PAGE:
In further detail, the outer wall of the hot chamber H comprises a circular end plate 48 and the inner wall a flexible diaphragm 49 stiffened by a central boss 50 of annular form to which one end of the regenerator casing 43 is attached. The inner wall of the cold chamber C comprises an annular plate 51, to which the other end of the casing 43 is attached. The outer wall of the cold chamber C comprises a flexible diaphragm 52 stiffened by a central boss 53. The tuning mass 46 is attached to the end plate 48 and the tuning mass 47 to the central boss 53. An output shaft 15e, disposed on the axis 45, extends outwardly from the end plate 48 through the tuning mass 46. The tuning mass 54 comprises an annular plate fitted over the regenerator casing 43 and attached to the end plate 51.
In operation, the tuning masses 46, 47, 48 ensure that the hot end (plate 48), cold end (diaphragm 52) and displacer (plate 51) parts of the engine 41 maintain the desired relative resonating motions. Although the output shaft 15e is shown at the hot end of the engine it may alternatively be disposed at the cold end thereof providing that the tuning masses are adjusted appropriately.
The stays 44 are sufficiently flexible to ensure that the various masses of the engine 1 balance each other as the engine oscillates along the axis 45.
FIGS. 7 and 8 illustrate Stirling cycle heat engines provided with resilient couplings for "feeding-back" some of the output of each engine.
With reference to FIG. 7, an engine 61 comprises hot and cold variable chambers H, C, intercommunicating through a single, centrally disposed regenerator 62 housed in a tubular casing 63 through which, in operation of the engine, helium gas is displaced between the hot and cold chambers in a reciprocating manner. Each of the chambers H, C, incorporates flexible structure capable of repetitive deflection for the life of the engine. The hot chamber H incorporates a flexible diaphragm 64 stiffened by a central boss 65 of annular form which together form an inner wall of the chamber. The cold chamber C incorporates a flexible diaphragm 66 stiffened by a central boss 67, which together form an outer end wall of the chamber. The hot chamber H also incorporated a circular plate 68 which forms an outer end wall of the hot chamber, and the cold C a similar plate 69 which forms an inner end wall of that chamber. Resilient coupling means in the form of springs 70 inter-connecting the plates 68, 69 are provided for converting some of the output of the engine 61 into a force which maintains reciprocating displacement of gas between the hot and cold chambers H, C.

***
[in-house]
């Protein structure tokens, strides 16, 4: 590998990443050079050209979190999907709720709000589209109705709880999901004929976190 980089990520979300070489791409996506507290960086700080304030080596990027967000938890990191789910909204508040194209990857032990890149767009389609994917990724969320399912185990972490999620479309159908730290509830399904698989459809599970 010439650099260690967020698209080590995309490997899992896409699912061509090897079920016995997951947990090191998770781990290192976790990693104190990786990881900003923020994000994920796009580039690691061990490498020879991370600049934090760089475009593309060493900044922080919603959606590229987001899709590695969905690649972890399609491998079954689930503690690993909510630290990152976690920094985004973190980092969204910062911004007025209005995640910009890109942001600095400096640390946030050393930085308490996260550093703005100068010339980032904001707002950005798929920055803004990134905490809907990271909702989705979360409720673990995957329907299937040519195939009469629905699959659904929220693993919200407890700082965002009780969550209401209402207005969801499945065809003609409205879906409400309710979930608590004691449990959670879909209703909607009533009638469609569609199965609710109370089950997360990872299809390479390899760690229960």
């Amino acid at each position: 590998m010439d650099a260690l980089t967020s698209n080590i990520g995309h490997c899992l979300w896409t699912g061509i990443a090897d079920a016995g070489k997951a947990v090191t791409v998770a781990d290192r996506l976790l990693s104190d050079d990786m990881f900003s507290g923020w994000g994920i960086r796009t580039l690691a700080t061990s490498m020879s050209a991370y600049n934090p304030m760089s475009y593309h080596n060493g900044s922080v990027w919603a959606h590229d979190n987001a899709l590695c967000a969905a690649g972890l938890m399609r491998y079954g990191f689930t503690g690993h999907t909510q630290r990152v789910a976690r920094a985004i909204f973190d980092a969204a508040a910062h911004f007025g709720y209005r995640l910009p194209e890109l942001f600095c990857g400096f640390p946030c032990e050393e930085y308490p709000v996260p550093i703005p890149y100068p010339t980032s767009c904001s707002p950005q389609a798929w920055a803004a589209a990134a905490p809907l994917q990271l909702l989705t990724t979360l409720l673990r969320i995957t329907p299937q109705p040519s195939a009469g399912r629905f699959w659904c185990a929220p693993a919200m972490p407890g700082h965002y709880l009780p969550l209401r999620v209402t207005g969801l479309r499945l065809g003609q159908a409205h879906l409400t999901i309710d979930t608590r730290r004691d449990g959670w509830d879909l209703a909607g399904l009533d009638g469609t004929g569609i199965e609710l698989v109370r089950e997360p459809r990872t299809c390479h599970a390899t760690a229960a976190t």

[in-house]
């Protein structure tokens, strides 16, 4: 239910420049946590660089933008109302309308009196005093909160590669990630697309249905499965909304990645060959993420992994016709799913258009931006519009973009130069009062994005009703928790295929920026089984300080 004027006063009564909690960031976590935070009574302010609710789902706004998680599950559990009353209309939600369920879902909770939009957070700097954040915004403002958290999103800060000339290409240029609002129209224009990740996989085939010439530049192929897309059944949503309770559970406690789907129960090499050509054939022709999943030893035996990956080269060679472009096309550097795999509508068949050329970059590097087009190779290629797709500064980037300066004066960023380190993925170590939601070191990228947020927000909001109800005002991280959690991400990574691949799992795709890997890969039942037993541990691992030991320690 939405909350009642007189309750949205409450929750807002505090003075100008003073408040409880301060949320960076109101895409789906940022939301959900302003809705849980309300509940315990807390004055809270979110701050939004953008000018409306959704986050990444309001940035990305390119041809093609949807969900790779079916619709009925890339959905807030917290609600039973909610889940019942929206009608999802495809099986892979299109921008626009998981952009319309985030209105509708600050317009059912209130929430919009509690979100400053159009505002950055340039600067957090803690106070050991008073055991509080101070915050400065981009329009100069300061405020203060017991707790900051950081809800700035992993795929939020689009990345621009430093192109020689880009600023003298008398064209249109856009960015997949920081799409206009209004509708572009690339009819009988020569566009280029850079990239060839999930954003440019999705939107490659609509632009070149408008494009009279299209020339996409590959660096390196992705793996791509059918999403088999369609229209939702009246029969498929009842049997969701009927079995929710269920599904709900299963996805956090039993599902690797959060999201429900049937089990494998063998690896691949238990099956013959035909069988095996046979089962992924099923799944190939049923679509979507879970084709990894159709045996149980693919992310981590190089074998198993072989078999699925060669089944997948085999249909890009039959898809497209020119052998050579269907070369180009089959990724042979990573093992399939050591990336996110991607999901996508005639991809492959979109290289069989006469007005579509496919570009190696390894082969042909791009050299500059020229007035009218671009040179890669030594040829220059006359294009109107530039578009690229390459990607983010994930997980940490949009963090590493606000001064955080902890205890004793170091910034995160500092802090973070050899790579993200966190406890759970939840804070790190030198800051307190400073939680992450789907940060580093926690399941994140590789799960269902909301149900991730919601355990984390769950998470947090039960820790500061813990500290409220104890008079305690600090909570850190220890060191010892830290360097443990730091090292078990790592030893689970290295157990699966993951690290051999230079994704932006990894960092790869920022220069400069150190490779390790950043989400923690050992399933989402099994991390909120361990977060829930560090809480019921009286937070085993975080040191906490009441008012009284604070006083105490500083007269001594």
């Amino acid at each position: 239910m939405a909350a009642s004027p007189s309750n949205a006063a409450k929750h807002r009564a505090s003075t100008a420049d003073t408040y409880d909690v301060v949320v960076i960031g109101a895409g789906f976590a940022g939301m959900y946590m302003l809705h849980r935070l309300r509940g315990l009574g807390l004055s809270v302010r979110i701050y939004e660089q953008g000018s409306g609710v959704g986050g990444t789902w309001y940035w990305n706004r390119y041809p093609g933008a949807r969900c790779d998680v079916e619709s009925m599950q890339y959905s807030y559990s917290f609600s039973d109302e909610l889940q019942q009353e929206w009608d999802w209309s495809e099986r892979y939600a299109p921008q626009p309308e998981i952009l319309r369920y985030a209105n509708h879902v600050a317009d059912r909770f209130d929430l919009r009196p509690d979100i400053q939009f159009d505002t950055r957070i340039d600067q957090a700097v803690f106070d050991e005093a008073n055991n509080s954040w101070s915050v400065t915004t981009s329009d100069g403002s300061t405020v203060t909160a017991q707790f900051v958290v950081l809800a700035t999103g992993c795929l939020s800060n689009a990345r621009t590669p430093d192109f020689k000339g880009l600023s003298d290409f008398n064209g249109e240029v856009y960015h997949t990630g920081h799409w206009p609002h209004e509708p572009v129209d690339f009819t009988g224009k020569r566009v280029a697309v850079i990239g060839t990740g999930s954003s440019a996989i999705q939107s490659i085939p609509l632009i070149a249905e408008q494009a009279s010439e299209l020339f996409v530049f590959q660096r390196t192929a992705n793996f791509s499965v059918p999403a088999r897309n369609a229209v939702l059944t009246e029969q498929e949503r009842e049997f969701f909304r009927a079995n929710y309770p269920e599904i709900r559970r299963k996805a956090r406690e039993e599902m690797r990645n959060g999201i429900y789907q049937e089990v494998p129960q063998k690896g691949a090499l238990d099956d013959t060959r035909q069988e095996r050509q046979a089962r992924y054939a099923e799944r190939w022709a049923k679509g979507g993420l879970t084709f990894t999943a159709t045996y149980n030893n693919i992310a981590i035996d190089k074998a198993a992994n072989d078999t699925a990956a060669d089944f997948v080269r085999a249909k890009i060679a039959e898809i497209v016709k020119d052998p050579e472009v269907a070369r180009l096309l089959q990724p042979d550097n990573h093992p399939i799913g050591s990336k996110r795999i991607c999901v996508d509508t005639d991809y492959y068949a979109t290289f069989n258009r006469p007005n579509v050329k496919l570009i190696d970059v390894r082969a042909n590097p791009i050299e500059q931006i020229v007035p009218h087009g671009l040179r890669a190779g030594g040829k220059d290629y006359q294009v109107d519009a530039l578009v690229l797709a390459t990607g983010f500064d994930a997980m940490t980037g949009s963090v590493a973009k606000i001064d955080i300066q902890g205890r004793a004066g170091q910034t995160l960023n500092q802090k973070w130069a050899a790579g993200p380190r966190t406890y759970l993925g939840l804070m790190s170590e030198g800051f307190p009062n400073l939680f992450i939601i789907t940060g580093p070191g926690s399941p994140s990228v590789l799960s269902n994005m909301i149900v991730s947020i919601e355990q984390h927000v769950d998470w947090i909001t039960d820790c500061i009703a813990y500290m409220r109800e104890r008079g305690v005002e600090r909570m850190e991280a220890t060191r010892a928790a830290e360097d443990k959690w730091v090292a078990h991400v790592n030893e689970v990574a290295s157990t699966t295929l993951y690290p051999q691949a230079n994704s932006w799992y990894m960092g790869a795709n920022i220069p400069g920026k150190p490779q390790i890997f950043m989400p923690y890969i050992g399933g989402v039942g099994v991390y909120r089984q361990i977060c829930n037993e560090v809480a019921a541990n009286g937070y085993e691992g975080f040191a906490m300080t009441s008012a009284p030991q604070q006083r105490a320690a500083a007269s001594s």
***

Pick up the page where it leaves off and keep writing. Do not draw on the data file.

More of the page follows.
In further detail, the "cold" end of the engine is made stationary, as indicated by the anchorage 71 attached to the base 67. The engine is provided with an output shaft 15f attached to the plate 68 at the "hot" end of the engine and tuning masses 72, 73 attached to the plates 68, 69 ensures that the hot end (plate 68) and displacer (plate 69) parts or components of the engine are constrained to maintain the desired relative resonating motions.
The tubular casing 43 of the regenerator 42 extends between and is connected to the base 65 and plate 69.
In operation, reciprocation of the plate 69, which serves as a displacer, lags by some suitable angle (in this case 90°) behind that of the plate 68. As the plate 68 reciprocates it applies a "pull" on the plate 69 by way of the springs 70. Thus some of the output of the engine is fed back to the displacer/plate 69 in the form of a force maintaining reciprocation displacement of gas between the chambers H, C. This "feed-back" of output compensates for energy loss forces experienced by the displacer/plate 69 as it reciprocates.